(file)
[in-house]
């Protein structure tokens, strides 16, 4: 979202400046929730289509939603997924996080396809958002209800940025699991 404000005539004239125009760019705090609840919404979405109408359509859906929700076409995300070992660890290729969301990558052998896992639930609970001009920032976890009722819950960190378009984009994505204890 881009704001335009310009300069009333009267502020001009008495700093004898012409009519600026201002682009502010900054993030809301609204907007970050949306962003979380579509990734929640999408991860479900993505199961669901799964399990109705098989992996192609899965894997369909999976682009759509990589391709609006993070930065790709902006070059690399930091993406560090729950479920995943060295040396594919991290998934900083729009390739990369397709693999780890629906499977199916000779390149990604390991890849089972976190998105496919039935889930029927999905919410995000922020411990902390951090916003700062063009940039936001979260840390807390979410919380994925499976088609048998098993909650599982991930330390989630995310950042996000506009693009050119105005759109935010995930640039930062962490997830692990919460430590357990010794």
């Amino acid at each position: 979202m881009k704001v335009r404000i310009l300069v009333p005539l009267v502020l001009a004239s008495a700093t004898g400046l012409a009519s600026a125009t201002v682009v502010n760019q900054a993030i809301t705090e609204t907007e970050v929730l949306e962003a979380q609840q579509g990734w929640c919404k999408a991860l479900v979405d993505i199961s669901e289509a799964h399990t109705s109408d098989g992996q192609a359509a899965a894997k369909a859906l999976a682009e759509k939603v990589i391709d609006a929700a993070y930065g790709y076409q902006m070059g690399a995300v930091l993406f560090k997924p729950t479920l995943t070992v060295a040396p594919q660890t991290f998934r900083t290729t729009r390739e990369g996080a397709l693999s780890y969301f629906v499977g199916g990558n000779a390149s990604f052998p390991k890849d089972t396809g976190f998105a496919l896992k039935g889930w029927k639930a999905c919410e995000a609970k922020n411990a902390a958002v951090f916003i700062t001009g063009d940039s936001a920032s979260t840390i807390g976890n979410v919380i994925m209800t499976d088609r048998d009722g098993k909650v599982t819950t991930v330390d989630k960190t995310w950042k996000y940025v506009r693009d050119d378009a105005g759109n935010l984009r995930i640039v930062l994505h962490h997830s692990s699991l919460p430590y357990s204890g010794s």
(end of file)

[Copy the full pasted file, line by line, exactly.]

[in-house]
């Protein structure tokens, strides 16, 4: 979202400046929730289509939603997924996080396809958002209800940025699991 404000005539004239125009760019705090609840919404979405109408359509859906929700076409995300070992660890290729969301990558052998896992639930609970001009920032976890009722819950960190378009984009994505204890 881009704001335009310009300069009333009267502020001009008495700093004898012409009519600026201002682009502010900054993030809301609204907007970050949306962003979380579509990734929640999408991860479900993505199961669901799964399990109705098989992996192609899965894997369909999976682009759509990589391709609006993070930065790709902006070059690399930091993406560090729950479920995943060295040396594919991290998934900083729009390739990369397709693999780890629906499977199916000779390149990604390991890849089972976190998105496919039935889930029927999905919410995000922020411990902390951090916003700062063009940039936001979260840390807390979410919380994925499976088609048998098993909650599982991930330390989630995310950042996000506009693009050119105005759109935010995930640039930062962490997830692990919460430590357990010794």
């Amino acid at each position: 979202m881009k704001v335009r404000i310009l300069v009333p005539l009267v502020l001009a004239s008495a700093t004898g400046l012409a009519s600026a125009t201002v682009v502010n760019q900054a993030i809301t705090e609204t907007e970050v929730l949306e962003a979380q609840q579509g990734w929640c919404k999408a991860l479900v979405d993505i199961s669901e289509a799964h399990t109705s109408d098989g992996q192609a359509a899965a894997k369909a859906l999976a682009e759509k939603v990589i391709d609006a929700a993070y930065g790709y076409q902006m070059g690399a995300v930091l993406f560090k997924p729950t479920l995943t070992v060295a040396p594919q660890t991290f998934r900083t290729t729009r390739e990369g996080a397709l693999s780890y969301f629906v499977g199916g990558n000779a390149s990604f052998p390991k890849d089972t396809g976190f998105a496919l896992k039935g889930w029927k639930a999905c919410e995000a609970k922020n411990a902390a958002v951090f916003i700062t001009g063009d940039s936001a920032s979260t840390i807390g976890n979410v919380i994925m209800t499976d088609r048998d009722g098993k909650v599982t819950t991930v330390d989630k960190t995310w950042k996000y940025v506009r693009d050119d378009a105005g759109n935010l984009r995930i640039v930062l994505h962490h997830s692990s699991l919460p430590y357990s204890g010794s």